Day 2: SXSWi on Saturday

I just got out of an awesome panel and I’m surprised by how I feel. I’m frustrated. Like, very frustrated.

It was a core conversation with Cathy Brooks and Ellen McGirt, the latter is a senior writer at Fast Company. Both women were witty, relevant and enthusiastic. The conversation focused on identity and self-narrative within social media. We had insightful people in the room and people really participated. On the one hand, it was wonderful to share thoughts and common issues with people who understand. I joked afterwards that it was essentially a Social Media Anonymous meeting– all of us finding the support we are looking for in those around us. The only issue is that every single question we asked was virtually unanswerable.

Now I’m all for theoretical knowledge and animated intellectual debates, but this was just frustrating for me. I understand why we’re having this conversation here. The people at this conference are the ones who have –and will– shape the media itself and how we use it. It’s important that we ask ourselves these questions. Questions like: what are the rules for managing our multiple selves on multiple platforms–can we be exclusive? Can there be a work you and a personal you that do not exist in your reader’s mind simultaneously? For a writer, does your online, personal voice weaken your authority as your brand’s voice? The last one was my biggest question.

The issue is that we can’t answer these questions. I don’t think we can ever answer these questions because it’s on an individual basis and these are issues that will evolve as social media tools evolve.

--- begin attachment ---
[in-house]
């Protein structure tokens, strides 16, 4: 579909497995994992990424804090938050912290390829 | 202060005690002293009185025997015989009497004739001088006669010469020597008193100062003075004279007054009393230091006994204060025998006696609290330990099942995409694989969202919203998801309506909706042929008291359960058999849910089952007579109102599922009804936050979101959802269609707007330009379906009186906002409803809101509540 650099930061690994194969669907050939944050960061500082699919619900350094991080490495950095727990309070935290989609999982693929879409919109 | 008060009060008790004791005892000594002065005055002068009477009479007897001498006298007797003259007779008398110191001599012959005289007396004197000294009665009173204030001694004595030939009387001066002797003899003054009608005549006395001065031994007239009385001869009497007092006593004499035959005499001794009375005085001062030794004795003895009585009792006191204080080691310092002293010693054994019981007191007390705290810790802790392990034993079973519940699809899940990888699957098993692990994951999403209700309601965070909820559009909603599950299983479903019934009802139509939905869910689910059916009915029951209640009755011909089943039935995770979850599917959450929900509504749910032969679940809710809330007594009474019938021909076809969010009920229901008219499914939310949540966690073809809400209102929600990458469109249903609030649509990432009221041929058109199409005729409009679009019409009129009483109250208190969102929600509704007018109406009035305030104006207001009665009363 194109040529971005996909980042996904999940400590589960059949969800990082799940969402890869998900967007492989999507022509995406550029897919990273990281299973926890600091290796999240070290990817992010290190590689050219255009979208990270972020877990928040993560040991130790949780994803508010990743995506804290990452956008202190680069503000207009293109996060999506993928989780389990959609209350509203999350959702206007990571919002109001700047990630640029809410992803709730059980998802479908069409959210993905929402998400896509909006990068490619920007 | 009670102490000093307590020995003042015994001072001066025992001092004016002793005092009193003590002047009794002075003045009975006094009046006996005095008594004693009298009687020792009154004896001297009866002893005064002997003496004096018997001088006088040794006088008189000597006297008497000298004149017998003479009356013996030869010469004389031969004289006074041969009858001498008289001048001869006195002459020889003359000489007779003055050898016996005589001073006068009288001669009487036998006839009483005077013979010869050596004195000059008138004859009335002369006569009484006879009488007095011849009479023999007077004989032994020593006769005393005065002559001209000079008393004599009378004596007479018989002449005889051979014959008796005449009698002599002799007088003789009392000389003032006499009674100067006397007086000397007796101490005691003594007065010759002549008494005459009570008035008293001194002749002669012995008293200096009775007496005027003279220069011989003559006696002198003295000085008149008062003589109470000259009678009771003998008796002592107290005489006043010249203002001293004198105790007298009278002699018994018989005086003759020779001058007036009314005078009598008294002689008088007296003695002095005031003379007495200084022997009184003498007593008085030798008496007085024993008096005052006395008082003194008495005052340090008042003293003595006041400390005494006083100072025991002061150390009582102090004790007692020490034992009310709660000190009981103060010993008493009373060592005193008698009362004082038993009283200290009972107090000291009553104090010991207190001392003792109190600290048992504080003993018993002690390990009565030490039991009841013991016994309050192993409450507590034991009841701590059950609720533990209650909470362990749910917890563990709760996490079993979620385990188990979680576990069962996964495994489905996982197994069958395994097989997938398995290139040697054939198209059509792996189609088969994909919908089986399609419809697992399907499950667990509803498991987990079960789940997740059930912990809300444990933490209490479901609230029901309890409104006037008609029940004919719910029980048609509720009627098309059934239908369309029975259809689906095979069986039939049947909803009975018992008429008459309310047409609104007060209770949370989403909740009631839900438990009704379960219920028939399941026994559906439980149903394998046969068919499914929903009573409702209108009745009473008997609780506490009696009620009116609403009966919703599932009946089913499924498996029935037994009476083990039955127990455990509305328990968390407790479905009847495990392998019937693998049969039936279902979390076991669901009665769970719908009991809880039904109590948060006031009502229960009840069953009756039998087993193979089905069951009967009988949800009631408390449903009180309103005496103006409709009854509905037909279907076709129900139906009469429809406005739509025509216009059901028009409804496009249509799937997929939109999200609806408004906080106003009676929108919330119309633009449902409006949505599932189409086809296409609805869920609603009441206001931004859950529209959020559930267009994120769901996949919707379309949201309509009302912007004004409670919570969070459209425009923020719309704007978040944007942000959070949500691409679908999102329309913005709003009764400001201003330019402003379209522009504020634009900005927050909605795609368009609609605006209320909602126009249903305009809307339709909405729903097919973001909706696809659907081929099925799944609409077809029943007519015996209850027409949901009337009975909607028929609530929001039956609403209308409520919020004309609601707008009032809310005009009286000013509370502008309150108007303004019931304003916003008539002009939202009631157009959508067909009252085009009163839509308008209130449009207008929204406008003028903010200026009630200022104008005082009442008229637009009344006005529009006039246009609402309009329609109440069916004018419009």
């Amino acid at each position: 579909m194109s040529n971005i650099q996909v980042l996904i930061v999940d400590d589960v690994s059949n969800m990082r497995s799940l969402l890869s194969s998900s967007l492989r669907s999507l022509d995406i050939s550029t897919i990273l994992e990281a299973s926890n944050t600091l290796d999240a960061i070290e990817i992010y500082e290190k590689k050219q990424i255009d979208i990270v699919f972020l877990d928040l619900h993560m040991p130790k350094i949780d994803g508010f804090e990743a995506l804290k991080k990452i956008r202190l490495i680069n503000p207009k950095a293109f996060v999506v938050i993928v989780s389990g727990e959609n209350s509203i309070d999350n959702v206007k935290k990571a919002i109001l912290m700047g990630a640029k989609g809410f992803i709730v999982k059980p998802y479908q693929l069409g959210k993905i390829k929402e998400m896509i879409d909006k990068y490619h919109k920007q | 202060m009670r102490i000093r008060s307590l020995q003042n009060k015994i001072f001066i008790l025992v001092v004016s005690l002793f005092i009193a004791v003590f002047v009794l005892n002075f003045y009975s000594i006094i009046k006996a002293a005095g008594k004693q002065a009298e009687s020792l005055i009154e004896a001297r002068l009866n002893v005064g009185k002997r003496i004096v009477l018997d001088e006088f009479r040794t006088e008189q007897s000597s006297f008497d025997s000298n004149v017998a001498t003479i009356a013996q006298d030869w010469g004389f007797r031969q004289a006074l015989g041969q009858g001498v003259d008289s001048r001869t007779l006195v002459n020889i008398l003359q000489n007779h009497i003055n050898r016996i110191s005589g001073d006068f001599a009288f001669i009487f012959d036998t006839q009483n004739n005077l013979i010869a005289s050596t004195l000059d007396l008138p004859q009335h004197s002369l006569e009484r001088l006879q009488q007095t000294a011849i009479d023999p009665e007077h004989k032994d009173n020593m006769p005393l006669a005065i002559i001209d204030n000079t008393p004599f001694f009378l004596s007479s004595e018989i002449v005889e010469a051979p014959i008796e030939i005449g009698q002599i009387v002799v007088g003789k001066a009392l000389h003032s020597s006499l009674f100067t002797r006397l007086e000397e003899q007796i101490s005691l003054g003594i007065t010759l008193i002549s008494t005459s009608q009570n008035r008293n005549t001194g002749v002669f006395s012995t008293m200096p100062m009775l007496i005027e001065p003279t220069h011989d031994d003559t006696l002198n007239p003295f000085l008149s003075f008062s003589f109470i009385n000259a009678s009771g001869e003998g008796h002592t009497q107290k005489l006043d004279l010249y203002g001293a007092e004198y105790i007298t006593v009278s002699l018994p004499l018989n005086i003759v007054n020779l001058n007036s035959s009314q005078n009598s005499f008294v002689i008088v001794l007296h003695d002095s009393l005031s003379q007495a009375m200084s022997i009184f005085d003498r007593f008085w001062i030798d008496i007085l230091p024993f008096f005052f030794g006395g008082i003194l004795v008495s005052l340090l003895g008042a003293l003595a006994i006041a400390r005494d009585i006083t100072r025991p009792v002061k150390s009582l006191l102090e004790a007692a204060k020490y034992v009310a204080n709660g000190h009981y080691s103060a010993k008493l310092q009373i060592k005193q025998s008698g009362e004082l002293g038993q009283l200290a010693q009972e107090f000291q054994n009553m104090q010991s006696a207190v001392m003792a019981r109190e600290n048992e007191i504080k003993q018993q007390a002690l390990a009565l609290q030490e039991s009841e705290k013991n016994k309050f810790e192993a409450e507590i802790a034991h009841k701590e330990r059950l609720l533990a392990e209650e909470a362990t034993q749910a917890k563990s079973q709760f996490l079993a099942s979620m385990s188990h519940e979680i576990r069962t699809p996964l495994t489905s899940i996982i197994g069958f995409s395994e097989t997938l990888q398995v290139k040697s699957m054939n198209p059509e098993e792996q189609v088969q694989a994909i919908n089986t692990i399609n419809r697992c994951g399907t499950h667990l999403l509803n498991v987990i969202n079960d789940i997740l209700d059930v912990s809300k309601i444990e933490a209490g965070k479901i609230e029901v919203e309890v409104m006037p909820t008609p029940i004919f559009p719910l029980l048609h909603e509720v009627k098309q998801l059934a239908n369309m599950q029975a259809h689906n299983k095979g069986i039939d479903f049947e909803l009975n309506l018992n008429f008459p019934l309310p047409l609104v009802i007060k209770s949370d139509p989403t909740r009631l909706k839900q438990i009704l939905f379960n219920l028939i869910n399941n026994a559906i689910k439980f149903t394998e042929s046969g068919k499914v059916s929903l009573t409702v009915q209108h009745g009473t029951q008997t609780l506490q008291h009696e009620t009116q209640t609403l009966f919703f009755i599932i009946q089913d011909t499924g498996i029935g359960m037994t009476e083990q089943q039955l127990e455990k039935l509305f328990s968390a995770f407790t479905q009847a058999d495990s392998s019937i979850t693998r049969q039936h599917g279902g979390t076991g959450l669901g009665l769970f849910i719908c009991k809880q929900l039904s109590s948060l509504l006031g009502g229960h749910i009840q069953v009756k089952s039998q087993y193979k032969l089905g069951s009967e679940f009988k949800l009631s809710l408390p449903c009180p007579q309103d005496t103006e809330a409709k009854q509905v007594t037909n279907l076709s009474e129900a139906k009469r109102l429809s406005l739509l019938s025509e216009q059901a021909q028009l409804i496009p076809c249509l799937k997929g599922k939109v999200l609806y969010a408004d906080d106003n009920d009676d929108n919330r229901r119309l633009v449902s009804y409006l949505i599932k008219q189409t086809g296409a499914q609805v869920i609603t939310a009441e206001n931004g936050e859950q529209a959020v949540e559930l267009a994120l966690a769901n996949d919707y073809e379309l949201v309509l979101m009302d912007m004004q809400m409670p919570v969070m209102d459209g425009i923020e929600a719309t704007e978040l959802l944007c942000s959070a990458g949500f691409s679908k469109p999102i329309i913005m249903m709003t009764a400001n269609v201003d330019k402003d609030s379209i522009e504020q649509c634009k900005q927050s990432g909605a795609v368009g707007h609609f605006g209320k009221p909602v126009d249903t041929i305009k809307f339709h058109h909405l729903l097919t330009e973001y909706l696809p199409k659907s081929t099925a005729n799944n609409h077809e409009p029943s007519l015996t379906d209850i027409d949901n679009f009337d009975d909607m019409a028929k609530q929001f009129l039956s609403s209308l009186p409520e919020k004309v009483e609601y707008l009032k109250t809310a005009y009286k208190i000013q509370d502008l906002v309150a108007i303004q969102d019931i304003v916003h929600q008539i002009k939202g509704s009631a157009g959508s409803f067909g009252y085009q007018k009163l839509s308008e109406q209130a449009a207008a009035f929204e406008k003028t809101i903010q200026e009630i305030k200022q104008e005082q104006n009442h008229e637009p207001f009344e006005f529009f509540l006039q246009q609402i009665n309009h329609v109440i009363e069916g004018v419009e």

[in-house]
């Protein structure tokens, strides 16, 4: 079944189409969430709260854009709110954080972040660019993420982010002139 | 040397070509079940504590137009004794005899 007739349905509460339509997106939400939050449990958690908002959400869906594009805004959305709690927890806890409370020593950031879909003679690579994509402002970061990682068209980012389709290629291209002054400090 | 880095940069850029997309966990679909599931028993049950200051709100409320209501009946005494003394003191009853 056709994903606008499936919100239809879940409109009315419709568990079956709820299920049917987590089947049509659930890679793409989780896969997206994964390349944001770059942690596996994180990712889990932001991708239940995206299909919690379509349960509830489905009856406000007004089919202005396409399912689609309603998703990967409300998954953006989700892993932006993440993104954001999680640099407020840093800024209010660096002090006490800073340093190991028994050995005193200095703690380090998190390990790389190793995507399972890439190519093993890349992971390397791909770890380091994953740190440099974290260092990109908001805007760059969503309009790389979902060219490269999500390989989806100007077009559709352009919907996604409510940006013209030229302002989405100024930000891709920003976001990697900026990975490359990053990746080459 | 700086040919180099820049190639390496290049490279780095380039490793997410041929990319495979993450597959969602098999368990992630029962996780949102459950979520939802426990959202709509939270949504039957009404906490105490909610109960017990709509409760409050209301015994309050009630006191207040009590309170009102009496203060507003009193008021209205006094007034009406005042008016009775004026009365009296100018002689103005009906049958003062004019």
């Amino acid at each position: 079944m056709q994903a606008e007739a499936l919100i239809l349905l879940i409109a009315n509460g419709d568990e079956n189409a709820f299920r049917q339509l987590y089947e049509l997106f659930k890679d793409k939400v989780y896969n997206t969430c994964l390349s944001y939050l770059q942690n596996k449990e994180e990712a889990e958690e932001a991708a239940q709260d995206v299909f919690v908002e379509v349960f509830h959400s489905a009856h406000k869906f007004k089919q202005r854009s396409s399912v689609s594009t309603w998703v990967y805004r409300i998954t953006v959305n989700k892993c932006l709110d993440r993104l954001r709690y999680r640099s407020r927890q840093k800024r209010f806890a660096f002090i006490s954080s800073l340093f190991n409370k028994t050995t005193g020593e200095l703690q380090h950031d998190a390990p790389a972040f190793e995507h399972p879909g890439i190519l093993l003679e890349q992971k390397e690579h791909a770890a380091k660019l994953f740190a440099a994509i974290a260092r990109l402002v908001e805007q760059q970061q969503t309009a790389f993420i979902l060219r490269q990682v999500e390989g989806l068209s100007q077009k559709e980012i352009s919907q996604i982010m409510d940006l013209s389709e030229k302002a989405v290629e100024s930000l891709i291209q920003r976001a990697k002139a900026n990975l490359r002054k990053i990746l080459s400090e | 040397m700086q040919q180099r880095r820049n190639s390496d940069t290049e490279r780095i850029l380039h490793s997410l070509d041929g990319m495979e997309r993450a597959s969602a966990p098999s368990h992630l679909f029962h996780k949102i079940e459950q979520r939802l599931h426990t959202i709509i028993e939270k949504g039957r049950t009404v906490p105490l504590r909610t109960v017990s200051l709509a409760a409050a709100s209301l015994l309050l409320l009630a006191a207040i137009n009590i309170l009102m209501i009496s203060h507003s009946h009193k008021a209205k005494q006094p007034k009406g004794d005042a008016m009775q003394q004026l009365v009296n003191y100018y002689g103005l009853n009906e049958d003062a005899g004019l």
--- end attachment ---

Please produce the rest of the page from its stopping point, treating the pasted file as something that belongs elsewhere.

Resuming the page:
As I continue thinking about that panel, one thing does strike me as interesting. One man started talking about how Millennials and younger use new media. He was saying that he worries that we are completely unaware of how marketers are using data collected through our social networking to sell us things. The concern of Millennials/young adults/teens sharing too much information came up too. Part of my frustration may stem from the fact that the conversation is often about Millennials, but rarely with Millennials.

And that may be our fault.

I know the reason that SXSWi skews older– passes are damn expensive and if you’re lucky enough to have work pay for it, they’ll probably send someone more valuable than the new kid. Makes sense. I’m feeling very fortunant that I get this chance. I guess I would just like to feel like we could have more of a voice in some of these sessions. Especially since tech moves quickly and soon these issues will be ours to a further extent than right now.

Anyways, this post was a stream of consciousness. My frustration may just be that it’s almost 2 and I haven’t eaten. The bottom line is that these questions (and that SXSWi session in particular) are ultimately good. We just need to find a way to turn these endless questions into more than a dialogue.

And on with SXSWi I go…


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